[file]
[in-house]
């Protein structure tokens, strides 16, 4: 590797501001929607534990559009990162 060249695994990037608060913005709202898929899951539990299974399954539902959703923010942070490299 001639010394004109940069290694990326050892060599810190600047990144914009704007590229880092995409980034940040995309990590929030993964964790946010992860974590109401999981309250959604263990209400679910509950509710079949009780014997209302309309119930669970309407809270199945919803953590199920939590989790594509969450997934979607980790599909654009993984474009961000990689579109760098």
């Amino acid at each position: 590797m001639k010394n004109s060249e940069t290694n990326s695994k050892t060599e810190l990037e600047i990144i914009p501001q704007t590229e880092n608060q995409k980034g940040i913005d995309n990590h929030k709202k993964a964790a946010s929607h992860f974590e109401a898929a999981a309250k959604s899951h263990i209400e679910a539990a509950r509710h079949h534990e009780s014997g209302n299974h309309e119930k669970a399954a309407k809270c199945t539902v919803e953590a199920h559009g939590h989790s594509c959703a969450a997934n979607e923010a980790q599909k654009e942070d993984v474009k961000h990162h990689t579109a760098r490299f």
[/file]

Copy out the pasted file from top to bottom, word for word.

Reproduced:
[in-house]
């Protein structure tokens, strides 16, 4: 590797501001929607534990559009990162 060249695994990037608060913005709202898929899951539990299974399954539902959703923010942070490299 001639010394004109940069290694990326050892060599810190600047990144914009704007590229880092995409980034940040995309990590929030993964964790946010992860974590109401999981309250959604263990209400679910509950509710079949009780014997209302309309119930669970309407809270199945919803953590199920939590989790594509969450997934979607980790599909654009993984474009961000990689579109760098």
């Amino acid at each position: 590797m001639k010394n004109s060249e940069t290694n990326s695994k050892t060599e810190l990037e600047i990144i914009p501001q704007t590229e880092n608060q995409k980034g940040i913005d995309n990590h929030k709202k993964a964790a946010s929607h992860f974590e109401a898929a999981a309250k959604s899951h263990i209400e679910a539990a509950r509710h079949h534990e009780s014997g209302n299974h309309e119930k669970a399954a309407k809270c199945t539902v919803e953590a199920h559009g939590h989790s594509c959703a969450a997934n979607e923010a980790q599909k654009e942070d993984v474009k961000h990162h990689t579109a760098r490299f």